A typical copolymer is a reaction product between maleic anhydride and an alpha-olefin to produce an oil soluble dispersant. A useful copolymer reaction product is formed by a 1:1 stoichiometric addition of maleic anhydride and polyisobutylene. The resulting product has a molecular weight range from about 5,000 to 10,000, in another non-limiting embodiment.
The antifoulants agents of the method of the disclosure may include a sulfurized oil, magnesium overbase and a cc-olefin copolymer. The ratio of the sulfurized oil to the other components may range from about 10:1 to 1:10. In some embodiments, the range may be from about 3:1 to 1:3. In other embodiment, the ratio may be about 1:1.
In some embodiments, it may be desirable to use a solvent. The solvent may be any that is compatible with the antifouling agent components. For example, in one embodiment, the solvent is an aromatic solvent. Any solvent known to those of ordinary skill in the art to be useful for preparing compositions including the antifouling agent components may be used.
The antifouling agents of the disclosure may be used in processes wherein hydrocarbons are contacted with extreme heat to reduce or mitigate fouling. For example, the antifouling agents are particularly useful in furnace feed streams in coking and visbreaking applications. In one embodiment of a visbreaking process, the process takes place in a facility having: (1) a train of exchangers into which the process feed enters for initial pre-heating, (2) followed by a furnace in which thermal cracking takes place, (3) then a fractionating column, from the base of which flows the residue (tar), which passes through (4) the exchangers, transferring part of its heat to the charge. In some applications there is also a "soaker" between the furnace and the fractionating column which increases the time at which the process feed is held at high temperature. The operating conditions of a plant of this kind include a furnace temperature of from about 420 to about 500° C. (in the presence or in the absence of "soaker", respectively) and a pressure of between 3 and 20 bar. Typically, the process feed is a primary distillation residue or of a vacuum residue. A visbreaking process is typically managed with the aim of obtaining maximum transformation of hydrocarbons into medium and light distillates.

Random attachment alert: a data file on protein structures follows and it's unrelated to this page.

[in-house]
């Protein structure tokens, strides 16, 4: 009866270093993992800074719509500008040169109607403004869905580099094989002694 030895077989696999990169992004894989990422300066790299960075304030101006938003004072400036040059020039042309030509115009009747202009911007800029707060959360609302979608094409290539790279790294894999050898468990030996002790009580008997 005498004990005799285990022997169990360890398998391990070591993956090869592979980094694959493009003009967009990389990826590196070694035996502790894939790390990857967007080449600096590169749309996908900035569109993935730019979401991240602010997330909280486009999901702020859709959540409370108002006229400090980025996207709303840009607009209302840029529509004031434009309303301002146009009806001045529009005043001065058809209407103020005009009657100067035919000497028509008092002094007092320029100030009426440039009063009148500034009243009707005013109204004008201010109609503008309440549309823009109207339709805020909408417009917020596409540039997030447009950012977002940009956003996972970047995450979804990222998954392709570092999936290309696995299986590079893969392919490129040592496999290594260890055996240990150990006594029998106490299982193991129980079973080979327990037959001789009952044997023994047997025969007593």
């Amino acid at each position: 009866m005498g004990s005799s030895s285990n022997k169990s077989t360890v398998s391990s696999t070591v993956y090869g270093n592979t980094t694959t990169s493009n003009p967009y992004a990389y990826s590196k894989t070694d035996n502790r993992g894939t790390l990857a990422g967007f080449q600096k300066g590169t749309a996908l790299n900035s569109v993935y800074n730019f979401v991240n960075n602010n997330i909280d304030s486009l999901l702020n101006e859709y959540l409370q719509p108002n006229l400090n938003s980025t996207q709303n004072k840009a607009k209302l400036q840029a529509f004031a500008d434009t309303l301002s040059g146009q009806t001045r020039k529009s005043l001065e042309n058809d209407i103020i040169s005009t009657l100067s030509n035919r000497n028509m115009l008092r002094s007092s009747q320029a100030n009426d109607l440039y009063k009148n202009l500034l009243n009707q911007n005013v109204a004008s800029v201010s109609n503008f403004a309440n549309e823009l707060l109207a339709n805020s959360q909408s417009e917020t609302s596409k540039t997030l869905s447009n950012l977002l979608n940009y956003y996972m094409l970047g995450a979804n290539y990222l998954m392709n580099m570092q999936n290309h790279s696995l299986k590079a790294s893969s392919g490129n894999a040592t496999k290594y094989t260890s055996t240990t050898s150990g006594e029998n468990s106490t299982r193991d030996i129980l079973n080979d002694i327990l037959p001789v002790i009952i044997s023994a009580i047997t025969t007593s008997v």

Coking, a term associated with the refining of the heavy bottoms of petroleum, is a process in which the heavy residual bottoms of crude oil are thermally converted to lower-boiling petroleum products and by-product petroleum coke. Delayed coking involves the rapid heating of reduced crude in a furnace and then confinement in a coke drum under proper conditions of temperature and pressure until the unvaporized portion of the furnace effluent is converted to vapor and coke. In either process the feed is typically a very heavy hydrocarbon, often a residue from another process within a refinery.